Sea turtle
Sea turtle

Sea Turtles

Most sea turtles live in tropical or subtropical regions. They navigate, covering thousands of miles, probably using the planet’s magnetic field for orientation. Around 200 years ago, there were millions of sea turtles living in our oceans. But since then, the number of sea turtles declines continuously and dramatically. The International Union for Conservation of Nature (IUCN) lists six of the seven species of sea turtles on their Red List as vulnerable, endangered or critically endangered. Besides, all seven species of sea turtles are listed as endangered in Appendix I of the Convention on International Trade in Endangered Species (CITES), which prohibits commercial international trade of marine turtles and their parts.

Sea turtles are endangered

The main dangers for sea turtles are illegal hunting, chemical pollution, underwater noise and plastic debris. Further, Abandoned, Lost or Discarded Fishing Gear (ALDFG), so-called ghost gear, are deadly traps for the animals. The nylon ropes wrap around their necks and flippers, cut into their flesh and cause lethal wounds. In Europe alone, some 25,000 ghost nets enter the sea every year.
As a member of the Global Ghost Gear Initiative, OceanCare advocates for a compulsory identification system for fishing gear. By marking the nets, they can be assigned to their owners, a simple measure to prevent them from being discarded at sea.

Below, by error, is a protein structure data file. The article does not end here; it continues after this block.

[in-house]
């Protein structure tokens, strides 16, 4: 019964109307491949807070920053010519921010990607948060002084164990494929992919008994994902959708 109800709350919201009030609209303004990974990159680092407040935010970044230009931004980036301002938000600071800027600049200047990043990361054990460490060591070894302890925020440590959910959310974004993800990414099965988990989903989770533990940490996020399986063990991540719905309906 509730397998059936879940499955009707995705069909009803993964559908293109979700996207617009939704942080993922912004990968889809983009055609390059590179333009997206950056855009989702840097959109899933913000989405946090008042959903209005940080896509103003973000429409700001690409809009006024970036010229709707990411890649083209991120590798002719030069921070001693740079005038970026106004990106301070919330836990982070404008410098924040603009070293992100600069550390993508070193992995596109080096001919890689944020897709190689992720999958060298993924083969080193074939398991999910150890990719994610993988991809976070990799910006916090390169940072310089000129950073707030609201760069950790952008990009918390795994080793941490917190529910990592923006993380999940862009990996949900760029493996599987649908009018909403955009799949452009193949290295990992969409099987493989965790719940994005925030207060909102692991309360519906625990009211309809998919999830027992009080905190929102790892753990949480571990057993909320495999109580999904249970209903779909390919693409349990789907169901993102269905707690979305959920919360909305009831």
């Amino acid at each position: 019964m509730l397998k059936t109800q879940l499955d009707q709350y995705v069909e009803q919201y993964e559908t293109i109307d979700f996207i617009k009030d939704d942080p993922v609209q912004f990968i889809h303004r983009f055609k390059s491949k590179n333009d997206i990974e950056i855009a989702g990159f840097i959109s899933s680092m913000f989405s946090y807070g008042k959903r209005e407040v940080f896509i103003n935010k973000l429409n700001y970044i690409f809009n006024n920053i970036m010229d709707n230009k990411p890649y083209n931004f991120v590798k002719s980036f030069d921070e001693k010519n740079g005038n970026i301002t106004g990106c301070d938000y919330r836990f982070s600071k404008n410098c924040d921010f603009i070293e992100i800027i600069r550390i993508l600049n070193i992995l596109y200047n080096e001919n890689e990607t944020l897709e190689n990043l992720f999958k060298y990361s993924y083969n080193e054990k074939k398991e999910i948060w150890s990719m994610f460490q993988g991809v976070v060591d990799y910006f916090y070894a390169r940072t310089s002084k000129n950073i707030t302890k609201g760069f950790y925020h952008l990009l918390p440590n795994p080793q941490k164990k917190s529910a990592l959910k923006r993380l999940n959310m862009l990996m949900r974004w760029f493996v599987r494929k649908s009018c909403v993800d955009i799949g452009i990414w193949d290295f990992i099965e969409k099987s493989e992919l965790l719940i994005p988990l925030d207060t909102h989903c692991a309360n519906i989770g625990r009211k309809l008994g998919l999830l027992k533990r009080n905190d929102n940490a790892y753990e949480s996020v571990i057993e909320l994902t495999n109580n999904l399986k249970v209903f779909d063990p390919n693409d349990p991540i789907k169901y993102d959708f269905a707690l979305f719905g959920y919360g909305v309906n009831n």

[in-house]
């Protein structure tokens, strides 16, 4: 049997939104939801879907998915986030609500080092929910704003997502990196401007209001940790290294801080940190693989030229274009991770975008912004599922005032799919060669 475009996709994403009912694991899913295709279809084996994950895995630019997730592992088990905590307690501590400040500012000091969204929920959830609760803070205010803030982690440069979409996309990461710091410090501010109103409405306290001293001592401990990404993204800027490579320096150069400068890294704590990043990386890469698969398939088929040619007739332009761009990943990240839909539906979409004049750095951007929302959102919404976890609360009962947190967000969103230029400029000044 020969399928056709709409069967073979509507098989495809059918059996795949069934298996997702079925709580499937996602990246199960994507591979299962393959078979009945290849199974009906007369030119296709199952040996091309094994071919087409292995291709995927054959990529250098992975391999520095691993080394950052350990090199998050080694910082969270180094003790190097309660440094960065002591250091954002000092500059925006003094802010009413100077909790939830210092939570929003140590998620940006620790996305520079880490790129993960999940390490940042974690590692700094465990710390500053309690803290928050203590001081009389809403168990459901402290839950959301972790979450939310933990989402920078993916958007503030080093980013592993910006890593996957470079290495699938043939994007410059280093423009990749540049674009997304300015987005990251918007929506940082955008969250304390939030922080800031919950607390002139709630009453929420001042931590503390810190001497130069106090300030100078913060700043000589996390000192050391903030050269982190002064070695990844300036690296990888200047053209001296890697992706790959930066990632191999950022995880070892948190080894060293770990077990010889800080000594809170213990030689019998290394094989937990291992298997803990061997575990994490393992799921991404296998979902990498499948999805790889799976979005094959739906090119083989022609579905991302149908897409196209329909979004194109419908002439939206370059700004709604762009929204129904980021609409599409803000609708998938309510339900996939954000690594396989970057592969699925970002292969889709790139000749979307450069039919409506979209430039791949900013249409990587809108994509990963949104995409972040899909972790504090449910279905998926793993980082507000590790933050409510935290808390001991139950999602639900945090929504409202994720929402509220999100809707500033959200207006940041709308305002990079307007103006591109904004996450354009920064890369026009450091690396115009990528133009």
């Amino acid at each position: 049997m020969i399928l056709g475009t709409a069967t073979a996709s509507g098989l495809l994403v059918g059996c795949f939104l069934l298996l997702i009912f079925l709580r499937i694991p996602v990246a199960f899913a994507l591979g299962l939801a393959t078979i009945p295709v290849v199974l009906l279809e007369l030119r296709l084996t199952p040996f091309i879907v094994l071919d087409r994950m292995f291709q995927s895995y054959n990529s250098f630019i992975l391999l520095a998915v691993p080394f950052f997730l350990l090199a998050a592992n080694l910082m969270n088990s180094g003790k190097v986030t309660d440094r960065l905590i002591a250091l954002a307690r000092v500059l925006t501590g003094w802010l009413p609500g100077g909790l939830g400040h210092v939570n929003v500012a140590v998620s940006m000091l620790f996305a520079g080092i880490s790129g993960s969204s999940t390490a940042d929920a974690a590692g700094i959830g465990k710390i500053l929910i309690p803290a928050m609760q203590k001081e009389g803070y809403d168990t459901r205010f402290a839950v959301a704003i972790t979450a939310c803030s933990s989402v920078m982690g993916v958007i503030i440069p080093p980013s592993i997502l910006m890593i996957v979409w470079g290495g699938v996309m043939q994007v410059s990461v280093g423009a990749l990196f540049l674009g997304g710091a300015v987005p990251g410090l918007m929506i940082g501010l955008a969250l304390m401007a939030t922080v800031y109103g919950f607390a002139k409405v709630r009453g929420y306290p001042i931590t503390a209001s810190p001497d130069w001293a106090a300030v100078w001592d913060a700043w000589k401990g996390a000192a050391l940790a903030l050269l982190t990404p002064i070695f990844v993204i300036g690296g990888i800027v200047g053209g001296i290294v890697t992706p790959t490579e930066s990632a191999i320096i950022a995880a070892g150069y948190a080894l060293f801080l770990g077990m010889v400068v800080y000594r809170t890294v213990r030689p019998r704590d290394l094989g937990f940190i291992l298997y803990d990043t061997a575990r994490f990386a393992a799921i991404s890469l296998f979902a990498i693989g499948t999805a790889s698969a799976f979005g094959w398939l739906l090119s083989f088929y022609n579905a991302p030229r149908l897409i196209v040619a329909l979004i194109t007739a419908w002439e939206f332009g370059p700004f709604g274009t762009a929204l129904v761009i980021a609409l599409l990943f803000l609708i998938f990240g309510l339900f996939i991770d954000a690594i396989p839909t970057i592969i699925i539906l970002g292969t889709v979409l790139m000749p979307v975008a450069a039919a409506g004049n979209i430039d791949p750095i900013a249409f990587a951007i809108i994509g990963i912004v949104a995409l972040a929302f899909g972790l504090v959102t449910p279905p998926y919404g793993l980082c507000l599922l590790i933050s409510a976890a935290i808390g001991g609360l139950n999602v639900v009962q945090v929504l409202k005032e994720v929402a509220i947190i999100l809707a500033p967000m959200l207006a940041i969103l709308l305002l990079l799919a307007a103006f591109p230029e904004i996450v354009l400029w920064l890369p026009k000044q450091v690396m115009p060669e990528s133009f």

​​A global rescue network

Rescuing sea turtles requires expert knowledge. There are several centres around the globe that are specialised in the rescue and care of sea turtles. Although they face similar challenges, there has been little to no exchange among them.

OceanCare consultant and veterinarian Dr. Claire Petros became aware of this shortcoming and initiated a new project. The idea behind the Sea Turtle Rescue Alliance (STRA) is as simple as logical: An online platform serves to collect, document and update expert knowledge about the treatment of these endangered animals. This benefits sea turtle experts and gives less well-equipped rescue-centres access to  effective procedures.

Thanks to its wide reach, the Sea Turtle Rescue Alliance has the potential to become an important tool in global species conservation, which hopefully gives the “dinosaurs of the oceans” a future.


Ghost nets, the silent killers in our oceans

Dr. Claire Petros, veterinarian and head of the Sea Turtle Rescue Alliance

Sea turtle near Hawaii


Convention on Migratory Species: protection at the international level

Sea turtles are migratory species and need transboundary protection. OceanCare works within the Convention on the Conservation of Migratory Species, a Multilateral Environmental Agreement that coordinates the conservation of migratory animals and their habitats.